This is a bit obscure, but maybe somebody will have some further information.
A while ago I saw a copy of the ‘Mersey Beat’ paper (dated 27 February 1965) which contained a review of an unusual event called ‘The Black and White Show’. It was staged at the Cavern Club, Liverpool, on 15 February 1965. According to the review, the event was filmed by Denis Mitchell Productions for BBC Television. The director was Francis MacGahay.
There’s no mention of this film on BBC Genome. Was it broadcast as a segment in a magazine show, such as ‘Tonight’ or 'Late Night Line-Up’? Does it still exist?
Here are some details about the event itself. “The Black and White Show” was an artistic ‘happening’ devised by Adrian Henri and Brian Patten. It was an anti-apartheid event. Audience members were separated randomly into ‘black’ and ‘white’ groups as they entered the club. Then, throughout the course of the evening a wall of cardboard boxes was erected in the middle of the club to keep the ‘black’ and ‘white’ groups apart. At the end of the show, the audience were encouraged to knock down the wall, and people danced to celebrate the end of the 'segregation'. Participants in these proceedings included Cavern DJs Bob Wooler and Billy Butler, and the club’s owner, Ray McFall.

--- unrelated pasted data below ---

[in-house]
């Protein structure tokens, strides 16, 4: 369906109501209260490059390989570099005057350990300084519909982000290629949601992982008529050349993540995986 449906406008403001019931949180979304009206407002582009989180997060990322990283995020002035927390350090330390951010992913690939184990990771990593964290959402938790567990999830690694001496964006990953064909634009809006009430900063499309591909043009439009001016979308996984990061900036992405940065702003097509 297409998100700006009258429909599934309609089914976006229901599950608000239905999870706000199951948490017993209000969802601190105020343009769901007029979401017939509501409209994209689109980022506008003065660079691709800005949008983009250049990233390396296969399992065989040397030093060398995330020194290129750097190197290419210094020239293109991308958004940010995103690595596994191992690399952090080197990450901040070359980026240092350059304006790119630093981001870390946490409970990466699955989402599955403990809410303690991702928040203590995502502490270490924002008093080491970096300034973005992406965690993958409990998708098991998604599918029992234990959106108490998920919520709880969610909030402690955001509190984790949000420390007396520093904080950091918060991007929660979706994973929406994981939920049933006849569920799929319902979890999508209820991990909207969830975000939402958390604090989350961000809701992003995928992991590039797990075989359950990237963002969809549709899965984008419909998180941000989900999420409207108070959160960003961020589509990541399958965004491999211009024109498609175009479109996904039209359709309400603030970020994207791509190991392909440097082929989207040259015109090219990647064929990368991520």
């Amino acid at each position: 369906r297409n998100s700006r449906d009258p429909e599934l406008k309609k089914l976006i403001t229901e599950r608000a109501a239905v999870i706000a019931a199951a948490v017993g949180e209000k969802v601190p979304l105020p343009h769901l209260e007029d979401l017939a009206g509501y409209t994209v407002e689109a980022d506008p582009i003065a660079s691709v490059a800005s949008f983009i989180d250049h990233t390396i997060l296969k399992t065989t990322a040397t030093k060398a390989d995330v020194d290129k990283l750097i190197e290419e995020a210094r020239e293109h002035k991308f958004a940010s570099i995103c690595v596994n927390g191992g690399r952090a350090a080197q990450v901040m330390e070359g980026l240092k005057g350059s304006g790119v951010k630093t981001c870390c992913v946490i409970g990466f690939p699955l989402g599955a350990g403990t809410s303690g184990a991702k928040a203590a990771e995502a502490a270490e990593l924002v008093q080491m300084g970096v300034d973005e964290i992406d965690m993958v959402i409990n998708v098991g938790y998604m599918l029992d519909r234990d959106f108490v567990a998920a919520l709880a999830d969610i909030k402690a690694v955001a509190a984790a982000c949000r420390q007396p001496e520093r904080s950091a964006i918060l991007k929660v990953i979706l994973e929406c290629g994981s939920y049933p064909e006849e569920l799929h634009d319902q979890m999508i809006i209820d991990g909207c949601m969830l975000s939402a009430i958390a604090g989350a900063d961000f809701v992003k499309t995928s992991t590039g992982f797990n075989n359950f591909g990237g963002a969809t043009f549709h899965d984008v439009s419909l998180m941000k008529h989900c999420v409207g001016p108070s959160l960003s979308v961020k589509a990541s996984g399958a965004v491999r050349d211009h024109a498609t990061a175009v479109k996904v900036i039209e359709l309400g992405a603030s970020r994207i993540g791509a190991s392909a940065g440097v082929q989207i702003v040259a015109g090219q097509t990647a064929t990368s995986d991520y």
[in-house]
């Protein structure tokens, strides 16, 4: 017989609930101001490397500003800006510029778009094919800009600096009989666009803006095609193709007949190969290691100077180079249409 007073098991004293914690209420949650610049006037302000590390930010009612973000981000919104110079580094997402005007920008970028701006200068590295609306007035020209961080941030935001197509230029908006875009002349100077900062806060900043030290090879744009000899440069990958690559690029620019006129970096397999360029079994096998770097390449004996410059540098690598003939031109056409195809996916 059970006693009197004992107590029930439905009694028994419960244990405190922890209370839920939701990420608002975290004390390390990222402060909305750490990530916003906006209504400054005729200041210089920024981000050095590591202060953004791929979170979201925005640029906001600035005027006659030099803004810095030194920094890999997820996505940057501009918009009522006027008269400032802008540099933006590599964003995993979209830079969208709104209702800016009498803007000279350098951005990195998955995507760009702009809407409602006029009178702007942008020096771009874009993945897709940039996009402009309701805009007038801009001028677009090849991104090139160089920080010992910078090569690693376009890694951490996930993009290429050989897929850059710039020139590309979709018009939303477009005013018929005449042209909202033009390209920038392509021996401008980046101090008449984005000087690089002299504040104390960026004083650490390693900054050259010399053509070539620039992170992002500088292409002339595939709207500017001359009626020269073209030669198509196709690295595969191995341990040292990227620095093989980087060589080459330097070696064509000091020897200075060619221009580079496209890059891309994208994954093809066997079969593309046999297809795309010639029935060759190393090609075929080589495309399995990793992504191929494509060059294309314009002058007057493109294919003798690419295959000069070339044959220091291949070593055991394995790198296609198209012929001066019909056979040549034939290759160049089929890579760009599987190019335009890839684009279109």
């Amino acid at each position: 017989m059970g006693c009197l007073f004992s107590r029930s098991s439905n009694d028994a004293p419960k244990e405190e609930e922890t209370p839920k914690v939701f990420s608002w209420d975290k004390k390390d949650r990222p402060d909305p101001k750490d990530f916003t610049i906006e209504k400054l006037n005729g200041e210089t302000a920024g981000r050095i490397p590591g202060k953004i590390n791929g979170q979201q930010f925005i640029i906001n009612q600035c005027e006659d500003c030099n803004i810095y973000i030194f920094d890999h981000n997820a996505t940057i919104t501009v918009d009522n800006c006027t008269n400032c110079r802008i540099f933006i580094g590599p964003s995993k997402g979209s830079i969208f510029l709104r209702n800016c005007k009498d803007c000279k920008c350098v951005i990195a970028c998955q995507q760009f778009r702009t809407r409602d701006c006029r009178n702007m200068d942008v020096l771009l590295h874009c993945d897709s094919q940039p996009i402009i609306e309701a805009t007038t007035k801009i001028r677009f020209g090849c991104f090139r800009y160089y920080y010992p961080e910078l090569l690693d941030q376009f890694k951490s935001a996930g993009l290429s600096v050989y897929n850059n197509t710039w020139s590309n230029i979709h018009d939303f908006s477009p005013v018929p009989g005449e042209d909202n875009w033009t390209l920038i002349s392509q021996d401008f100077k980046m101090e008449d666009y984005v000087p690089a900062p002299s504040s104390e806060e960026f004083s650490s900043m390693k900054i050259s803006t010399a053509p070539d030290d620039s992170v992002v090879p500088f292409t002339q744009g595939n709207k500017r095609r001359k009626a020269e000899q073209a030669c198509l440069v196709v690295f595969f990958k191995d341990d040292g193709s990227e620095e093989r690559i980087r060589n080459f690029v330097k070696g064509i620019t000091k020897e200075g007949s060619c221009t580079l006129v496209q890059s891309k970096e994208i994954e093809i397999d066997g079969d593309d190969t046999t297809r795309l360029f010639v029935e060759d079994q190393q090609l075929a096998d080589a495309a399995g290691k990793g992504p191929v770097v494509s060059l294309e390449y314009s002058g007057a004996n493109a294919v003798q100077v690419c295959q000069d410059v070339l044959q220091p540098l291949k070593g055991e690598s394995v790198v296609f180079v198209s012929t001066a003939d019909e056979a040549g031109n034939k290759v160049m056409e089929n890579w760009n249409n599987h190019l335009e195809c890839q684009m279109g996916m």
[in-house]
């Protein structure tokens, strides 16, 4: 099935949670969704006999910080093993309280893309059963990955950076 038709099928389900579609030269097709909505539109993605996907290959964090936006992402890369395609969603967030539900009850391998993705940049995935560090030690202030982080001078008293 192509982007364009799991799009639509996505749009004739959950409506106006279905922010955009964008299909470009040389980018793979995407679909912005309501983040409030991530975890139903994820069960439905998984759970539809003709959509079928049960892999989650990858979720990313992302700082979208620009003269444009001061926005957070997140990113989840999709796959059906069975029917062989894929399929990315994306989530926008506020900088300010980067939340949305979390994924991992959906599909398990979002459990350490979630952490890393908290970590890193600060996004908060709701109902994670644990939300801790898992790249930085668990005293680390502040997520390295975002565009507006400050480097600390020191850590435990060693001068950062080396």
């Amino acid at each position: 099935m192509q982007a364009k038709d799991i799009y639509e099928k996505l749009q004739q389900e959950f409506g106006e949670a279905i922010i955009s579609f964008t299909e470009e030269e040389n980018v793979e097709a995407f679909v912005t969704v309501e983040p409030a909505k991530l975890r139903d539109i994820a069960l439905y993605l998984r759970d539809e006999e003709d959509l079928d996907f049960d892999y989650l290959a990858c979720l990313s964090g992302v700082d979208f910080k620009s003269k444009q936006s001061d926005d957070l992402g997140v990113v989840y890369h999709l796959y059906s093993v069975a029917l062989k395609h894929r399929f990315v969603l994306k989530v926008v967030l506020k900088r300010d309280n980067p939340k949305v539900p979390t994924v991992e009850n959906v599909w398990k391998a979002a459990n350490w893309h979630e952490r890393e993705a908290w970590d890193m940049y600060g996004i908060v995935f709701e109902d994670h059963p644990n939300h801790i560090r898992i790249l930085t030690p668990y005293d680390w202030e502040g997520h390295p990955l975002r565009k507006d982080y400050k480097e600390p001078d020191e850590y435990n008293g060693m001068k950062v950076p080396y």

Poetry was performed by Henri and Patten, sometimes with musical accompaniment. Norman Beaton, a calypso singer from Guyana, performed his song “Immigrant Blues”. The other musical acts were Ken Wilson (a Mancunian folk-singer), and two Liverpool groups – The Excelles and The Clayton Squares.
I hope this film exists somewhere. It would be interesting to see footage of Norman Beaton filmed years before his successful acting career.